As with all models, there are limitations to consider. First, while DAPT in patients is most commonly initiated in the hospital following a first atherothrombotic event, the timepoint and duration of DAPT in animal models is set artificially not always perfectly reflecting the clinical scenario. Second, real patients, especially those on DAPT, more often suffer from several comorbidities that complicate the overall situation of the patient. Hemorrhagic conversion was found to typically occur in elderly patients (Diedler et al., 2010; Xian et al., 2016), whereas animals used in experimental studies are usually young and healthy and all experiments are conducted under controlled environmental and standardized conditions. Third, long-term outcome studies in animals are difficult. With most protocols, high mortality rates can be expected when extending the recovery period beyond several days.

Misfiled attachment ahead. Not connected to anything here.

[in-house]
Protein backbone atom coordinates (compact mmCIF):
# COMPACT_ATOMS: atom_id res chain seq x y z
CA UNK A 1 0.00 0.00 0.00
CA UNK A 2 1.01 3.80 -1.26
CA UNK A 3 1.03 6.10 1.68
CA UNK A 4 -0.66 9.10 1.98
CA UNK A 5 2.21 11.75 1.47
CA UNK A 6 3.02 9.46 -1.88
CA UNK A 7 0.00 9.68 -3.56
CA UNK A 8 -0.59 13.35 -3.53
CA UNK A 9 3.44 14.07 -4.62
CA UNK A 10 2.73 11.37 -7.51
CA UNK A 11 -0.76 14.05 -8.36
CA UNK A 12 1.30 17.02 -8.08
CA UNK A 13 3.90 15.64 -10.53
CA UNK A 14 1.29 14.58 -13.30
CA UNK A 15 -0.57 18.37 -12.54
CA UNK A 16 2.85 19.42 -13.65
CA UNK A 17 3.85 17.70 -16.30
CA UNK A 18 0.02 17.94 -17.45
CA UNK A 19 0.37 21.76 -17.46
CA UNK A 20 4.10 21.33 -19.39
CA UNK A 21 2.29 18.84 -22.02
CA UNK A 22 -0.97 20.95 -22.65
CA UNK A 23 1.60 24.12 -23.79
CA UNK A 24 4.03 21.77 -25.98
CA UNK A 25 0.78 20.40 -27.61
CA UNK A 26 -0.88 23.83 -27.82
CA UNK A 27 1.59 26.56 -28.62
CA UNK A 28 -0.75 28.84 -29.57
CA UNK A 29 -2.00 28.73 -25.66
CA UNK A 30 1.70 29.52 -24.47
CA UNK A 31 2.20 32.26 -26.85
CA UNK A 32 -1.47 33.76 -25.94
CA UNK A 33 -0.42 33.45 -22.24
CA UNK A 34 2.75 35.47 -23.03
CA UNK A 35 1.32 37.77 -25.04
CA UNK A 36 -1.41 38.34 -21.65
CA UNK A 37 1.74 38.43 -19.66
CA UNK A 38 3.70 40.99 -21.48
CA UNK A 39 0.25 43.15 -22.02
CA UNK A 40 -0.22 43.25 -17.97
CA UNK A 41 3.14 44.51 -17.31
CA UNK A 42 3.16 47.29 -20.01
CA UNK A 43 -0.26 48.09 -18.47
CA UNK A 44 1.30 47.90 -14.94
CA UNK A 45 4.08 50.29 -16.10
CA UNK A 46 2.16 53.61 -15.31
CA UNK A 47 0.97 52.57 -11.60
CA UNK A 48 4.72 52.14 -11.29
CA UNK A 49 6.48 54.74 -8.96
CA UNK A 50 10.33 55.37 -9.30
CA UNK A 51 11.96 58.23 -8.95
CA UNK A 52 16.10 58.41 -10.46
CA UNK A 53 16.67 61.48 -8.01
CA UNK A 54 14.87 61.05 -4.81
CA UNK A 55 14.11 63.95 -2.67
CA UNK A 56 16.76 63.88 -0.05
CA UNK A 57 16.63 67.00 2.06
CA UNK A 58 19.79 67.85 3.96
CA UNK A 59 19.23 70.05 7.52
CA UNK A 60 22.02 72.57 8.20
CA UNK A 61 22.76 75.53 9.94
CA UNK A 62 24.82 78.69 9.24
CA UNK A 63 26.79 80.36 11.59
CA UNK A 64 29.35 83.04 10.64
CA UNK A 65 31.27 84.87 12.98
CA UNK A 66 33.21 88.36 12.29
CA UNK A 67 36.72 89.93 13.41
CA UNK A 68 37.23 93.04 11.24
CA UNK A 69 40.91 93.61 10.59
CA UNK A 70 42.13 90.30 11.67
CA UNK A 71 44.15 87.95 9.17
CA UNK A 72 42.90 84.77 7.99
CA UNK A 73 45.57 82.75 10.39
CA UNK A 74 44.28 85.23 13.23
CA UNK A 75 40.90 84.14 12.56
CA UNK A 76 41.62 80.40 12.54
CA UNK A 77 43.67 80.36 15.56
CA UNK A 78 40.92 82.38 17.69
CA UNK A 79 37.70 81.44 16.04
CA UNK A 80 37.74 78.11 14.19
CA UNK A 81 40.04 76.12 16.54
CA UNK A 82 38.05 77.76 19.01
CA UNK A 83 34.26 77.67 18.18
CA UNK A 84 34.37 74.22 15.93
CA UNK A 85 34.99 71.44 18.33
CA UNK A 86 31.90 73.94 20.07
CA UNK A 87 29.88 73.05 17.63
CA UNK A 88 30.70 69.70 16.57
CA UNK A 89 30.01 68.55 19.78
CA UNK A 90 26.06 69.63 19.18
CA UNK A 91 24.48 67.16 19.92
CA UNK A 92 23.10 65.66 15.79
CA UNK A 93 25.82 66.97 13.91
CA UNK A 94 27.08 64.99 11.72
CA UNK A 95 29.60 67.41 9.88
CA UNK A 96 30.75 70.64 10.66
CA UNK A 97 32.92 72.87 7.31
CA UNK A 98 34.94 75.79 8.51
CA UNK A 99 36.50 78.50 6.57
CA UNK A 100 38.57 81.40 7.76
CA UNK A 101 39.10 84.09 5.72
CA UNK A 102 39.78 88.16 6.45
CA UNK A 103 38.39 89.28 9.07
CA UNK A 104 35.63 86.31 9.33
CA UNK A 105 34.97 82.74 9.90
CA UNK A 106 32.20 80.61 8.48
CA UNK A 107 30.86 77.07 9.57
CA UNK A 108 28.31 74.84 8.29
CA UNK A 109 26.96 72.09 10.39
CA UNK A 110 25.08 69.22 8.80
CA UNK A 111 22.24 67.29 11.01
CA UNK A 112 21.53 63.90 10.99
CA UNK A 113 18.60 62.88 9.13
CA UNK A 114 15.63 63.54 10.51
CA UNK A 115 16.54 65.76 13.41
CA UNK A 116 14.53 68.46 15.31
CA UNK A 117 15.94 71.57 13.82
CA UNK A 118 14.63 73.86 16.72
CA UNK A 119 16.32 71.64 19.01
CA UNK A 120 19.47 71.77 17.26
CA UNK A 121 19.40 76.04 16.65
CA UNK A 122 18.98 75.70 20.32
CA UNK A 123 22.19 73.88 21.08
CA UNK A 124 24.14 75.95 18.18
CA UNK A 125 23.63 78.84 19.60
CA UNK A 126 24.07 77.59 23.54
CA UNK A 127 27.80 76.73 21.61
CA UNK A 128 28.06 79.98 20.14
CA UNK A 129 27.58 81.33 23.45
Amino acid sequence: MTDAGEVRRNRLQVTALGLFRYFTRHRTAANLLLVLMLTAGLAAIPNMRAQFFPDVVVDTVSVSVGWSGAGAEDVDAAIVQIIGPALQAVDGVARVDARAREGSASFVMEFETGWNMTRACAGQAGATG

To conclude, until neuro- and vasculoprotective candidates can be tested in clinical trials, animal models remain one helpful tool in establishing stroke treatment. Ultimately, these studies may lead to a safer application of tPA in a larger patient population than currently reached and may significantly improve the risk-benefit assessment in acute stroke treatment, eventually leading to improved long-term outcomes of ischemic strokes.
This work was supported by American Heart Association (17GRNT33460100 to KL) and Faculty of Medicine, Goethe University Frankfurt (FPF doctoral scholarship to FL).
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Peer review: Externally peer reviewed.
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C-Editors: Zhao M, Li JY; T-Editor: Jia Y